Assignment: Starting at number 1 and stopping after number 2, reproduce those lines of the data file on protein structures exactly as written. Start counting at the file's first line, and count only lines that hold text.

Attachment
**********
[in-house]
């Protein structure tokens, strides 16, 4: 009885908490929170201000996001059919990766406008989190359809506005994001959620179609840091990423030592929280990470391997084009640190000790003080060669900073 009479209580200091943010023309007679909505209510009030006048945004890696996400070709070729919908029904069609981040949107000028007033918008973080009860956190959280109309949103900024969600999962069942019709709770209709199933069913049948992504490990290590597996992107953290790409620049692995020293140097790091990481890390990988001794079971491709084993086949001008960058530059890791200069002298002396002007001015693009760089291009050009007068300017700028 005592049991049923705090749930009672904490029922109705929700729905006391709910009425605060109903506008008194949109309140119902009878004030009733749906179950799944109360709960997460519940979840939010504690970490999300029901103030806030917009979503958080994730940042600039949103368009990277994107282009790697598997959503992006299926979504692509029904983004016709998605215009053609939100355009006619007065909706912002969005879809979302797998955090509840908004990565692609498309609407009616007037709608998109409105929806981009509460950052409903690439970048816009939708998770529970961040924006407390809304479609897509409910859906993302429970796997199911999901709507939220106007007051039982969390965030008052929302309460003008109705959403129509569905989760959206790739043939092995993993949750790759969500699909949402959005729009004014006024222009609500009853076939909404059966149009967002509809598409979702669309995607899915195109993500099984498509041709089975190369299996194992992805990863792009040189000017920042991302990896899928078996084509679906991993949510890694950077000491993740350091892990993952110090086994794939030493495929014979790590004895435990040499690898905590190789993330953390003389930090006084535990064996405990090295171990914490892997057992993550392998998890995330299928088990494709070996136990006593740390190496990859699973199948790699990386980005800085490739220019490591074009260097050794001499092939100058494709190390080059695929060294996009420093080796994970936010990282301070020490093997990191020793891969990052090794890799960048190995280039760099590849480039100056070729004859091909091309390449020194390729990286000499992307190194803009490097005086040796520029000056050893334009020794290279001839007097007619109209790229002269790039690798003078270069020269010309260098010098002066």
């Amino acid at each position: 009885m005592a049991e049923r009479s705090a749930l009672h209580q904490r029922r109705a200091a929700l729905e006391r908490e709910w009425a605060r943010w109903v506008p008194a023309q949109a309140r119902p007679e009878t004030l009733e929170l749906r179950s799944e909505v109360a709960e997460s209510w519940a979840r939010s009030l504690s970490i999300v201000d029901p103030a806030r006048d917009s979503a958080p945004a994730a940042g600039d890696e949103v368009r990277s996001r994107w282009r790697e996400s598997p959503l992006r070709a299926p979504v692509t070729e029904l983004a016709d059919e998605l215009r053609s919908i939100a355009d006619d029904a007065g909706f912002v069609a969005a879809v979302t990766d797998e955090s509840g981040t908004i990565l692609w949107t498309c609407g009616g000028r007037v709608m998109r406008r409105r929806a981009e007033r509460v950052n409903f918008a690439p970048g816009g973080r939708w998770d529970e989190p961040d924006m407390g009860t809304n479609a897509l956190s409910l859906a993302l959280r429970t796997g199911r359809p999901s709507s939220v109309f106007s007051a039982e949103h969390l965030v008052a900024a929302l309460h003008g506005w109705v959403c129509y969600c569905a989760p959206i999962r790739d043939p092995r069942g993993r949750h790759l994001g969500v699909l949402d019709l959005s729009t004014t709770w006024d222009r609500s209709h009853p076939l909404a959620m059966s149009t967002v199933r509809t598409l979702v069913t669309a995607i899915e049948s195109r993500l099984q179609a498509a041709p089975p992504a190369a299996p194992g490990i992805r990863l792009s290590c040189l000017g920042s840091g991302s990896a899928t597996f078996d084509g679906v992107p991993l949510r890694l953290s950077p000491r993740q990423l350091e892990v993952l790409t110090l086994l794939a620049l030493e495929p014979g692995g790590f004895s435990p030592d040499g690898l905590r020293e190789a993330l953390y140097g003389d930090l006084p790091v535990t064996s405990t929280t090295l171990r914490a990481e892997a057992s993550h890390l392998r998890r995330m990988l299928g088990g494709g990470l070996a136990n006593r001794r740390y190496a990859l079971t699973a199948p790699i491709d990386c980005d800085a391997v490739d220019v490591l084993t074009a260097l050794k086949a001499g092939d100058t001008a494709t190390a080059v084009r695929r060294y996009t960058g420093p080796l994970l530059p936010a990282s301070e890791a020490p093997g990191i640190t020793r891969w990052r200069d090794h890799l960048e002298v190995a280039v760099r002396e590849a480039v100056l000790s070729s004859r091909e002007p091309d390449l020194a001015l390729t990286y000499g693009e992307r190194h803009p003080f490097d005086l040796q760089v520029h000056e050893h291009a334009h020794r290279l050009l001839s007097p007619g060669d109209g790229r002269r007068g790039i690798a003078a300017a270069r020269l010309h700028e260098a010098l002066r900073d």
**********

[in-house]
């Protein structure tokens, strides 16, 4: 009885908490929170201000996001059919990766406008989190359809506005994001959620179609840091990423030592929280990470391997084009640190000790003080060669900073 009479209580200091943010023309007679909505209510009030006048945004890696996400070709070729919908029904069609981040949107000028007033918008973080009860956190959280109309949103900024969600999962069942019709709770209709199933069913049948992504490990290590597996992107953290790409620049692995020293140097790091990481890390990988001794079971491709084993086949001008960058530059890791200069002298002396002007001015693009760089291009050009007068300017700028 005592049991049923705090749930009672904490029922109705929700729905006391709910009425605060109903506008008194949109309140119902009878004030009733749906179950799944109360709960997460519940979840939010504690970490999300029901103030806030917009979503958080994730940042600039949103368009990277994107282009790697598997959503992006299926979504692509029904983004016709998605215009053609939100355009006619007065909706912002969005879809979302797998955090509840908004990565692609498309609407009616007037709608998109409105929806981009509460950052409903690439970048816009939708998770529970961040924006407390809304479609897509409910859906993302429970796997199911999901709507939220106007007051039982969390965030008052929302309460003008109705959403129509569905989760959206790739043939092995993993949750790759969500699909949402959005729009004014006024222009609500009853076939909404059966149009967002509809598409979702669309995607899915195109993500099984498509041709089975190369299996194992992805990863792009040189000017920042991302990896899928078996084509679906991993949510890694950077000491993740350091892990993952110090086994794939030493495929014979790590004895435990040499690898905590190789993330953390003389930090006084535990064996405990090295171990914490892997057992993550392998998890995330299928088990494709070996136990006593740390190496990859699973199948790699990386980005800085490739220019490591074009260097050794001499092939100058494709190390080059695929060294996009420093080796994970936010990282301070020490093997990191020793891969990052090794890799960048190995280039760099590849480039100056070729004859091909091309390449020194390729990286000499992307190194803009490097005086040796520029000056050893334009020794290279001839007097007619109209790229002269790039690798003078270069020269010309260098010098002066």